A year from now, International will look radically different than it does today. AC Transit is building the East Bay’s first “bus rapid transit” line, a dedicated bus route with light rail-style stations.

In the process, local agencies are re-doing the corridor from Downtown Oakland to San Leandro, transforming a car-friendly speedway into a street that prioritizes transit and pedestrians.

According to AC Transit, the project includes $42 million in pedestrian improvements, such as high-visibility crosswalks, 400 improved curb ramps, and 39 new traffic signals, including 29 on International. Some have already been built, and one is planned for the exact intersection where Williams’ son was hit.


Credit Eli Wirtschafter
Workers install electrical equipment for a new streetlight at International and 81st in March

“I've been saying this for about five years, that we need traffic signals,” says Williams. “Somebody must have heard me!”

After years of planning and project delays, the street’s renovation is due to be completed in late 2019.

Ferrara says walking on International Boulevard will become much safer.

In addition to the new physical infrastructure, she says a shift towards transit means more people will walk and fewer people will drive, “which means fewer chances for crashes.”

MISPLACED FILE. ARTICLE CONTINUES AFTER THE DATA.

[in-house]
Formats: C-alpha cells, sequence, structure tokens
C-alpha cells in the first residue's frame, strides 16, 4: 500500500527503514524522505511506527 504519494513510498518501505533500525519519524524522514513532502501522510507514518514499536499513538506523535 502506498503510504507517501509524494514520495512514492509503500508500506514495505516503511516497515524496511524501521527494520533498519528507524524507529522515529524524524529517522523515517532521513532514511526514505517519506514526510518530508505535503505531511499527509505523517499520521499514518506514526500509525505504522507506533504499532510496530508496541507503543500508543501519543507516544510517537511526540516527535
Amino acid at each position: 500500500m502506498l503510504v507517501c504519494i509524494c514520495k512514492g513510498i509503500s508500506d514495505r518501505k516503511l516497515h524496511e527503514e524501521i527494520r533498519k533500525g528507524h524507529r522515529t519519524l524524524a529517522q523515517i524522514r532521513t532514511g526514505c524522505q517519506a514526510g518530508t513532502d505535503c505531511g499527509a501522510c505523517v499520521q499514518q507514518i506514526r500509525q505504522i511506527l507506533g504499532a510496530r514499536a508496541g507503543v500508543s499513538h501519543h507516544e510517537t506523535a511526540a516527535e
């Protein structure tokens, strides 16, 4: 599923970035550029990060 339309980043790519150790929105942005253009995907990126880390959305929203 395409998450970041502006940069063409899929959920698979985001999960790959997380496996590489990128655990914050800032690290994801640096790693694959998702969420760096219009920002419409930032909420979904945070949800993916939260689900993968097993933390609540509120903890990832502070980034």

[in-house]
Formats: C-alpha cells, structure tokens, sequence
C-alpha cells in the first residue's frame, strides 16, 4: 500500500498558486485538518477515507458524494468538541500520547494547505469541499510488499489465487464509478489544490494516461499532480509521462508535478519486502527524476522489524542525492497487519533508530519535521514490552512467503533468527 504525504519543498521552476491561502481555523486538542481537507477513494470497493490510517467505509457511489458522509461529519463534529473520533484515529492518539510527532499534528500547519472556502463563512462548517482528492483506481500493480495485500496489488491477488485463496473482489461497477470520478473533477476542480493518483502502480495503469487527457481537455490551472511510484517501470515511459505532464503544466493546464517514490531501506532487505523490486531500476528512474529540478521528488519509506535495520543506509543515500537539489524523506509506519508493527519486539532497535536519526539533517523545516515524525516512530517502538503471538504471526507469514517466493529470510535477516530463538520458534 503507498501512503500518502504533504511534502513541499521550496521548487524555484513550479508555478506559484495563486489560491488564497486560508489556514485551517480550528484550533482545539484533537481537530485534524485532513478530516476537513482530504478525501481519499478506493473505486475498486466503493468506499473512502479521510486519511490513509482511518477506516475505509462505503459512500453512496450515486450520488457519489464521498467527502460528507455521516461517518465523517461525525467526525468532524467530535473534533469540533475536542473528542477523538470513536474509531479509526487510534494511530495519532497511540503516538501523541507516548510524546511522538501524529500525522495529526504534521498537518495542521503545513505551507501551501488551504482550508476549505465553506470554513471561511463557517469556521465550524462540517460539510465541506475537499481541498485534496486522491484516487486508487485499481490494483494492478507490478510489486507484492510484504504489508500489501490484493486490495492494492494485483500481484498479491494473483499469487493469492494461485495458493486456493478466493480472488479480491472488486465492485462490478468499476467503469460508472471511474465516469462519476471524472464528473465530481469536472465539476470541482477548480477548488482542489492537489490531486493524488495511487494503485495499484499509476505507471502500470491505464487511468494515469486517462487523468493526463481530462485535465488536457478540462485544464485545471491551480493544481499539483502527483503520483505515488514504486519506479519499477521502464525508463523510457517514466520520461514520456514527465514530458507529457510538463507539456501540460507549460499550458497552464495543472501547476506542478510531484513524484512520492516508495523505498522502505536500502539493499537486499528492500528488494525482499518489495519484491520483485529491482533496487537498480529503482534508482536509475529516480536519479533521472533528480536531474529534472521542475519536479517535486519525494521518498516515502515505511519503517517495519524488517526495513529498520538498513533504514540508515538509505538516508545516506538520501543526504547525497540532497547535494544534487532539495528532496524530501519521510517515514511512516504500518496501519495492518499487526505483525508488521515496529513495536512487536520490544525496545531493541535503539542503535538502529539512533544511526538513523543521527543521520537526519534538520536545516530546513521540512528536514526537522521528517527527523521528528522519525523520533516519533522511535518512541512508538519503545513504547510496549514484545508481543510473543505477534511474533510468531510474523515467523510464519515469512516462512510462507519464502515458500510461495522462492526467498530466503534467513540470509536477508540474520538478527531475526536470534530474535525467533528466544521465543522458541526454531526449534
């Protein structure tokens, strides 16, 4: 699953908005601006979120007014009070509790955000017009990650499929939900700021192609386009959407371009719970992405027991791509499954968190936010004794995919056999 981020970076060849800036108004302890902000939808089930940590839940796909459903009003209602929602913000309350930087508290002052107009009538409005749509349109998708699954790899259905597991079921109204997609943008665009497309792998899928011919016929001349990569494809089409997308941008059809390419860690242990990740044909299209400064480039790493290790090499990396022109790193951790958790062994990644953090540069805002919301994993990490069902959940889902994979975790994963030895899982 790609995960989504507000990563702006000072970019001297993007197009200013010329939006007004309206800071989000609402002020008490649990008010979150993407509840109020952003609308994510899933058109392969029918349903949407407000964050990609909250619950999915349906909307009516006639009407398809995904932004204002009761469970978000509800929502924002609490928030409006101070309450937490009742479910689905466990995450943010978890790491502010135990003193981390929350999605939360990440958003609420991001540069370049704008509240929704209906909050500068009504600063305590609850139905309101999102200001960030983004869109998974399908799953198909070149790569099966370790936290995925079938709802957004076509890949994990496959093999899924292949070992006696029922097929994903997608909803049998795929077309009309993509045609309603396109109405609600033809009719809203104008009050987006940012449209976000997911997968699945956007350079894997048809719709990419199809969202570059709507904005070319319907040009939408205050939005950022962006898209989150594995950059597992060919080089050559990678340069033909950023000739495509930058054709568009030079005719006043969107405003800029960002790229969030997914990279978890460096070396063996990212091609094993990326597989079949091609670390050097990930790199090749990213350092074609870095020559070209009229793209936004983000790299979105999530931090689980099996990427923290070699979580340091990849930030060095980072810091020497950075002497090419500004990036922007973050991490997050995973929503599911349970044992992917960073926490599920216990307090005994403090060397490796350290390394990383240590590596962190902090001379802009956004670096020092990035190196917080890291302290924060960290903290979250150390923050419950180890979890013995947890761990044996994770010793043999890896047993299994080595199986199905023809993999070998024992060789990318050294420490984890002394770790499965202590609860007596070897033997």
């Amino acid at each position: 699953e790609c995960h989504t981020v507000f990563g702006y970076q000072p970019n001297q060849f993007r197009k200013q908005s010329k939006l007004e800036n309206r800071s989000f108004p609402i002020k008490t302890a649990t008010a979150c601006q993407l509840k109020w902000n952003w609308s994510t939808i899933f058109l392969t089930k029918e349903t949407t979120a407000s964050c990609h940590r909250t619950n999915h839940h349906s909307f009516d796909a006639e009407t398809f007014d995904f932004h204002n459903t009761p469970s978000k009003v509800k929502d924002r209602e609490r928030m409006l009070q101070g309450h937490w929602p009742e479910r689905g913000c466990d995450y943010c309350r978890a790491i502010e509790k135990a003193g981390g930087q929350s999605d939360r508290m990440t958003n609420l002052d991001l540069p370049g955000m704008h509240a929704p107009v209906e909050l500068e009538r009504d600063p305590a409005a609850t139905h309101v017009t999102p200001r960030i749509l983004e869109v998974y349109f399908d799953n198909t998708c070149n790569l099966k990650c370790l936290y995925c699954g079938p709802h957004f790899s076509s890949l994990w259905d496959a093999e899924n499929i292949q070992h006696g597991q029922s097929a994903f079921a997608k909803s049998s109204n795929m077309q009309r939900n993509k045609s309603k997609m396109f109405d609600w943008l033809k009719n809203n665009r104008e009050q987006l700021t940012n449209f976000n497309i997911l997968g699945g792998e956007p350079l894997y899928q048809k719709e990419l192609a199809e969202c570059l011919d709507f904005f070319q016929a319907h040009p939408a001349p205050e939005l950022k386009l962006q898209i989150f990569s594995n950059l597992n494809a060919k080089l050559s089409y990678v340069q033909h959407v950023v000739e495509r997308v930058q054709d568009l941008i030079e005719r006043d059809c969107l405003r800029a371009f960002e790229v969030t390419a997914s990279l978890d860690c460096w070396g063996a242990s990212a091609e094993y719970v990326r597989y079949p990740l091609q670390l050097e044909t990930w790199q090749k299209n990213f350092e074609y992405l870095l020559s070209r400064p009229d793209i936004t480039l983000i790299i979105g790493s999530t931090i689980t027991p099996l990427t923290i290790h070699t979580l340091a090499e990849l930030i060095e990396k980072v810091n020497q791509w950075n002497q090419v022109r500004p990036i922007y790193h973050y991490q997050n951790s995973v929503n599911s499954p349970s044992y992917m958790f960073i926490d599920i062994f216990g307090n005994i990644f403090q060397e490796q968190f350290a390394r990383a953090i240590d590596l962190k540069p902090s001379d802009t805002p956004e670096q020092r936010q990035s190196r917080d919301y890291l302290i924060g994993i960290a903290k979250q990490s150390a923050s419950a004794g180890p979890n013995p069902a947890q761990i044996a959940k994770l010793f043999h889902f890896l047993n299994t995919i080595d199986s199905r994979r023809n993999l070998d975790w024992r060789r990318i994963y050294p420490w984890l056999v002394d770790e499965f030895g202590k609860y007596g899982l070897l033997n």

Supervisor Miley sees another reason the project could protect pedestrians — one that may irk drivers.

The bus project will leave just one lane for private automobiles through much of the street, so that “traffic will be forced to slow down.”

But the city still has a ways to go before it reaches its goal of zero traffic deaths. Ferrara says severe or fatal crashes occur in Oakland “about every other day.”

“About 30 people are killed in crashes in Oakland each year,” says Ferrara. “So we've got our work cut out.”


This question came to KALW through Hey Area, a crowdsourced, collaborative reporting project. Got a question for Hey Area? Ask it below.



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Eli is the Program Director for KALW's project in state prisons. We teach incarcerated people how to record and edit audio stories, and air them as part of the series Uncuffed.